Teams are everywhere in business today. When managed well, teams can increase quality, innovation, productivity, employee commitment, creativity and bottom line results. When teams are managed poorly, however, morale and commitment can deteriorate, resulting in frustration and deadlock.
One way to improve how your team functions is to use an outside facilitator. A facilitator’s role is to improve how the team identifies challenges, solves complex problems and ultimately makes decisions. Facilitators help teams clarify their scope, goals, task roles and action plans — resulting in faster and better decision-making.
Everyone’s unique perspective and input on a team is valuable — it’s this diversity that makes teams so powerful (bringing the best minds together to address complex situations). Yet one of the great challenges managing teams is dealing with all those varying points of view. Facilitators add structure and process to foster maximum input and engagement of team members while still helping teams end meetings with members clear about “who will do what by when.” Team members are naturally more committed and buy into decisions in which their input was heard and considered. They are also more satisfied leaving meetings knowing what they are responsible for. Meetings that are well facilitated are typically energizing, vs. boring or frustrating.
Here are some common challenges that facilitators can help teams overcome:
- Long meetings with few (or no) actionable decisions or outcomes.
- Lack of engagement, contribution or accountability.
- Inability to effectively review divergent viewpoints.
- Pressure to conform to dominant members’ ideas.
- Ineffective or dysfunctional conflict patterns.
- Surfacing “stuck” team issues (often long underground).
- Unclear roles, task expectations and goals/objectives.
Effective facilitators do not participate as a “member” or “manager” of the work team. In contrast, they are an impartial, neutral resource, without an agenda. In fact, team facilitators should have no decision-making power or authority over the team — it’s from this nonthreatening “outside” position that they can help the team facilitate productive change.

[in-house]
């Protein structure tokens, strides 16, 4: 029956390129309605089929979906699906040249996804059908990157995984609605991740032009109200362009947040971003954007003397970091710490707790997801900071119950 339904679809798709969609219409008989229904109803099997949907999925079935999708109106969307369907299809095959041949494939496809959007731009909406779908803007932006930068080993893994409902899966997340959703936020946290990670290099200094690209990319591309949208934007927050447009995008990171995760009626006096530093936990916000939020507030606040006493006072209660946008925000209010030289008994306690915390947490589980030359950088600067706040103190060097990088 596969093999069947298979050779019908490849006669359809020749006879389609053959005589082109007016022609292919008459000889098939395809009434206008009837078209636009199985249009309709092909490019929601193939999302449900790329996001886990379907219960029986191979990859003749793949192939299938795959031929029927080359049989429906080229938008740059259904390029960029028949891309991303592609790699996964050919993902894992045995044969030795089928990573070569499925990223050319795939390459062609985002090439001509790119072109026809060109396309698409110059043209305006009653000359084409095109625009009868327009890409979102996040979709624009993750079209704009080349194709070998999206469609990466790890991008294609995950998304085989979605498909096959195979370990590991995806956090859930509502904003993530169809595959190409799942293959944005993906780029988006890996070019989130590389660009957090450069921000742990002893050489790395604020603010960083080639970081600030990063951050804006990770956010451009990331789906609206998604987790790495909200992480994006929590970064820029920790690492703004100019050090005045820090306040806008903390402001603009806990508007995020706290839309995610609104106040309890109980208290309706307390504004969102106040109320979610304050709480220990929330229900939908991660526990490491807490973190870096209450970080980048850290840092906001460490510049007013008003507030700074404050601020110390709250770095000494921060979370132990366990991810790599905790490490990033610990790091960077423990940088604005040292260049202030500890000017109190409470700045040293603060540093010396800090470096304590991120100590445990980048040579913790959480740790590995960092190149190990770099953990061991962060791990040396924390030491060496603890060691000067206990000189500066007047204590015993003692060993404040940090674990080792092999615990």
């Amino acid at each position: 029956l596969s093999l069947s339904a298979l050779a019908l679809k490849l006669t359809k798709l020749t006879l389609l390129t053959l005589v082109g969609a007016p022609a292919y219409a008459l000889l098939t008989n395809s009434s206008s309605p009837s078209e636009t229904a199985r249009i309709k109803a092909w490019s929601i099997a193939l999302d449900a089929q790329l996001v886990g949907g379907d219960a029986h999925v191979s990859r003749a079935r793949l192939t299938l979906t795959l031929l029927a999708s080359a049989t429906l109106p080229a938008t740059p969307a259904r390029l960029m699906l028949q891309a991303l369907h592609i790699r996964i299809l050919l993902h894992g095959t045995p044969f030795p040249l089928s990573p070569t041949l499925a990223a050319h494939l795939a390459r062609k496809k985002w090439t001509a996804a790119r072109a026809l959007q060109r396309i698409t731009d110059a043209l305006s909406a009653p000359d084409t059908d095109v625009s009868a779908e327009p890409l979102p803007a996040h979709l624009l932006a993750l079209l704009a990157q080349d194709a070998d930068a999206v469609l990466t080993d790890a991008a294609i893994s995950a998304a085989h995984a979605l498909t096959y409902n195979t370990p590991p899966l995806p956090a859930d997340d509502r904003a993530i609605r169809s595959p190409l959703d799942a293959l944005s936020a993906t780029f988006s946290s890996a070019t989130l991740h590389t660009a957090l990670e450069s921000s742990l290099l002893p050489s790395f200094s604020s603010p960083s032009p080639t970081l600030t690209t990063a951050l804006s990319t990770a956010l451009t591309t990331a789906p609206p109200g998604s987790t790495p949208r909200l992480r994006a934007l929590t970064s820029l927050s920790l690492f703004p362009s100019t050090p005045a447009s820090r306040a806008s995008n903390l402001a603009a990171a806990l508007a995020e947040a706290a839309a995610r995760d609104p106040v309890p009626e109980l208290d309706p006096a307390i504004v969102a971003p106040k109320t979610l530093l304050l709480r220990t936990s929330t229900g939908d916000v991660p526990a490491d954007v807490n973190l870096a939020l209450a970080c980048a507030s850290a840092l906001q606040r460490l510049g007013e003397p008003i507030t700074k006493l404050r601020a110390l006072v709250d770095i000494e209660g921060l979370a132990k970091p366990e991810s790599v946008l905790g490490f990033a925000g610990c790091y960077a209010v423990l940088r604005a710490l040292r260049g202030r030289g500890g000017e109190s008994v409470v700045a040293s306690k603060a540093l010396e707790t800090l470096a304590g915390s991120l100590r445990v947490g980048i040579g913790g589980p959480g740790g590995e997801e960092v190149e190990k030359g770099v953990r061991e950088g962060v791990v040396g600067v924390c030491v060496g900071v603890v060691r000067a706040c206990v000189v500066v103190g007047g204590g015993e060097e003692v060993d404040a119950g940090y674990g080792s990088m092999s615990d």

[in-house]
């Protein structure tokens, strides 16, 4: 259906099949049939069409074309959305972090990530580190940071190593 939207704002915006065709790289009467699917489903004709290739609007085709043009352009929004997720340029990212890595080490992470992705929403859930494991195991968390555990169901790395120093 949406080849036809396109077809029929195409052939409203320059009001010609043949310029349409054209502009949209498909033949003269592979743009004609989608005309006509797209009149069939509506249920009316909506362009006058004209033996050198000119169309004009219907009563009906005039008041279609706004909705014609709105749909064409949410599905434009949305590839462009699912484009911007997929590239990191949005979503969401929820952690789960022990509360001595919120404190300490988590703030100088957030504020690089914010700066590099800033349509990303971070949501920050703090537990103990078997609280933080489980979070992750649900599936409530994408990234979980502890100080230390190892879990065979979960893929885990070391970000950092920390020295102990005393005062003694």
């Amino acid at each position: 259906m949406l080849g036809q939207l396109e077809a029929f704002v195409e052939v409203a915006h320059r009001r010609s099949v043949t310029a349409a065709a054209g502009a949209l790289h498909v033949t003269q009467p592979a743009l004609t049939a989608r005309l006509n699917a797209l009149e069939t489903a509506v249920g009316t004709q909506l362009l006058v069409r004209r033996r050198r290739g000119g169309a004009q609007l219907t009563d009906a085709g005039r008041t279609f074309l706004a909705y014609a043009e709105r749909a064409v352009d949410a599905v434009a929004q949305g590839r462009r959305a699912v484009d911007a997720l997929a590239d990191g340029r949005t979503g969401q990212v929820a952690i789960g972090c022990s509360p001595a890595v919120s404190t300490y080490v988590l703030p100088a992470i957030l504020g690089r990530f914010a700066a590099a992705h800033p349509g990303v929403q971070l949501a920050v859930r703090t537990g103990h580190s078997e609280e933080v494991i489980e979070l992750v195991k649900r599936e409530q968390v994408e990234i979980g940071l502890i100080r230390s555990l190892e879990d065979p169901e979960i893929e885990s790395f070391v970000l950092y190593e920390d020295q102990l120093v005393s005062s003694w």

There is science and art behind good facilitation. Facilitators help teams learn and follow effective group process. Skilled facilitators have a unique lens and can help a team see the “forest through the trees.” They often help teams identify alternatives to their traditional (and frequently ineffective) patterns.
What do facilitators do?
- They help the team build (and frequently rebuild) the structure for effective team process.
- They help teams establish their own “rules of conduct/ engagement” (ground rules for issues such as electronic interruptions, handling disagreements, etc.).
- They provide a process to foster a climate for maximum participation and engagement — including helping the team listen effectively and acknowledge others’ viewpoints.
- They help the team learn how to engage in healthy, creative debate.
- They help keep the team on track and deal with “disruptive” behaviors. They know when and how to intervene and redirect on behaviors that hinder team performance.
- They have tools to guide teams through solid discovery, planning, problem-solving and decision-making processes.
- They promote accountability and follow-through.
Facilitators are also called in when teams have reached a point of total ineffectiveness — or worse. In these cases, facilitators can bring safety to a team in which emotions are running high. Skilled facilitators can help team members communicate their emotions in ways that contribute to the group’s effectiveness vs. harm it. Teams that can work through these tough situations often come out on the other side more bonded and better equipped to deal with future sticky situations.
Effective facilitators often bring value to even the best-run teams. A fresh set of eyes, ears, perspective and solid team development skills can help teams achieve an even higher level of performance. I can help! email@example.com or 360 682 5807.